How to Patent a Product When a Similar Patent Exists

By Shelly Morgan

Distinguishing between products and inventions is central to understanding parent law. A product may be based upon one or more inventions. These inventions are often protected by patents. Just because two products are similar doesn't mean that they can't both be protected by one or more patents. For example, both Apple and Microsoft make operating systems. Both operating systems perform similar functions. However, both are protected by different patents that speak to the differences between the two inventions.

Step 1

Search for existing patents that are assigned to the corporation that makes the product you believe is similar to the one you wish to protect. Existing patents can be found by searching the database of the U.S. Patent and Trademark Office, also known as the PTO. Using a computer with internet access, go the PTO web site. Click on "Patents." A drop-down menu will appear. Select "Search for Patents." When the search screen appears, select "Advanced." You will see a number of different ways to search. Click on "Assignee." From here, you will be able to find all the patents associated with the product that you believe is similar.

Step 2

Determine which elements of your product are different from the ones disclosed in the patents that already exist. Many products are protected by dozens of parents. For example, the memory of a computer may be protected by many different patents that protect how the memory is organized, where it is found, and how it can be accessed. Distinguish which elements of your product are not disclosed in the patents held by the assignee of the product you believe is similar. These elements might be a patentable invention. Many online patent search firms can perform this step for you.

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Step 3

Draft a patent application that discloses every aspect of how to make and use your invention. Using the services of a reputable online legal provider or attorney that specializes in patent prosecution can help you distinguish one invention from another. Patent prosecution refers to the process of submitting a patent application to the PTO and arguing that the application should be allowed.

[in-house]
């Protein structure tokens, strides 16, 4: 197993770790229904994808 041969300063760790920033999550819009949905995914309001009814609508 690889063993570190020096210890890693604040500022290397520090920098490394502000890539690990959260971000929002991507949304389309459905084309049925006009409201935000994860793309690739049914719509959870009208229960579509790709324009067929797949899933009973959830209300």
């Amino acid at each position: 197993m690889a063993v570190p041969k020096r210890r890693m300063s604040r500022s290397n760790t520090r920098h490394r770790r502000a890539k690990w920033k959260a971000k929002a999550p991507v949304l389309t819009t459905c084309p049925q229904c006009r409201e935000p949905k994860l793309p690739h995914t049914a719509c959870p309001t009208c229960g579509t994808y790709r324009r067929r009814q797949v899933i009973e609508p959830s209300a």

Step 4

Draft the drawings that are included in your patent application. The PTO has extensive rules that govern patent drawings. Most drawings should be done in black ink, although the PTO does allow for photos and color under some circumstances, when color is necessary to understand the drawing. Many patent attorneys rely upon draftsmen that specialize in making patent drawings. You may wish to take advantage of an online service to perform this step.

Step 5

Draft claims that identify novel and non-obvious aspects of the invention. Just as real property is described using a special technical vocabulary, an invention is described by its claims. Claim language can be difficult to master because it describes the invention in very abstract terms. For example, a claim describing a light bulb could be "An apparatus for generating light consisting of a filament, a means for coupling the filament to a power source and a glass casement." You may wish to use an online legal service to draft your claims.

Step 6

Submit your application, drawings, and claims to the PTO. The PTO has a online filing service called EFS-Web. EFS-web can be accessed through the PTO's web site. You can submit Word documents, PDF files and other file types. The PTO also requires payment of a fee. This fee varies depending upon the number of claims, and whether you are a small business or a large one. Fees can be paid using a credit card or through an account set up in advance with the PTO.

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Can Products Be Similar Without Violating Patent Laws?
 

References

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